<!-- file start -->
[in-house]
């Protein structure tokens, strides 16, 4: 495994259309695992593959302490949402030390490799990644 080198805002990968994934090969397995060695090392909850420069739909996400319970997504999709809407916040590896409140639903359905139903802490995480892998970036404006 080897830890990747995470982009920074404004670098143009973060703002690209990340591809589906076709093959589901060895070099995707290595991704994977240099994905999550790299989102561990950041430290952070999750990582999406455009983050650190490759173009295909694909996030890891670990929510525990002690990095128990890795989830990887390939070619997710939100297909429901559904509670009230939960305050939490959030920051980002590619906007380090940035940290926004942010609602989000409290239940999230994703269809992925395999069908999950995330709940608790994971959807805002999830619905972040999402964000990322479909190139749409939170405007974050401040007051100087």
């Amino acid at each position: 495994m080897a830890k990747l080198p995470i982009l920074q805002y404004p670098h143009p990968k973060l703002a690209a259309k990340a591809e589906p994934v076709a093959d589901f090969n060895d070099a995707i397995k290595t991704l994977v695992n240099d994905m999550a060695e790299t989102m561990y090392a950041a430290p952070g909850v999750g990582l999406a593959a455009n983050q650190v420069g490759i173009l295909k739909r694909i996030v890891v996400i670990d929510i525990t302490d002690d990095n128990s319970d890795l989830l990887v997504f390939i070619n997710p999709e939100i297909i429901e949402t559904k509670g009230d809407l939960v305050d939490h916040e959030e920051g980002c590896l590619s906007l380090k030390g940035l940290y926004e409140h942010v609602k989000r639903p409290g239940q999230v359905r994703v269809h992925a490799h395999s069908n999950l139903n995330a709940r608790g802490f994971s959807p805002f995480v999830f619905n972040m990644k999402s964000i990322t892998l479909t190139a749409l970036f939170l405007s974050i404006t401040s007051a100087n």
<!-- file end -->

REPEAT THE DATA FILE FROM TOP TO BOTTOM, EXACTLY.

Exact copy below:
[in-house]
């Protein structure tokens, strides 16, 4: 495994259309695992593959302490949402030390490799990644 080198805002990968994934090969397995060695090392909850420069739909996400319970997504999709809407916040590896409140639903359905139903802490995480892998970036404006 080897830890990747995470982009920074404004670098143009973060703002690209990340591809589906076709093959589901060895070099995707290595991704994977240099994905999550790299989102561990950041430290952070999750990582999406455009983050650190490759173009295909694909996030890891670990929510525990002690990095128990890795989830990887390939070619997710939100297909429901559904509670009230939960305050939490959030920051980002590619906007380090940035940290926004942010609602989000409290239940999230994703269809992925395999069908999950995330709940608790994971959807805002999830619905972040999402964000990322479909190139749409939170405007974050401040007051100087």
């Amino acid at each position: 495994m080897a830890k990747l080198p995470i982009l920074q805002y404004p670098h143009p990968k973060l703002a690209a259309k990340a591809e589906p994934v076709a093959d589901f090969n060895d070099a995707i397995k290595t991704l994977v695992n240099d994905m999550a060695e790299t989102m561990y090392a950041a430290p952070g909850v999750g990582l999406a593959a455009n983050q650190v420069g490759i173009l295909k739909r694909i996030v890891v996400i670990d929510i525990t302490d002690d990095n128990s319970d890795l989830l990887v997504f390939i070619n997710p999709e939100i297909i429901e949402t559904k509670g009230d809407l939960v305050d939490h916040e959030e920051g980002c590896l590619s906007l380090k030390g940035l940290y926004e409140h942010v609602k989000r639903p409290g239940q999230v359905r994703v269809h992925a490799h395999s069908n999950l139903n995330a709940r608790g802490f994971s959807p805002f995480v999830f619905n972040m990644k999402s964000i990322t892998l479909t190139a749409l970036f939170l405007s974050i404006t401040s007051a100087n």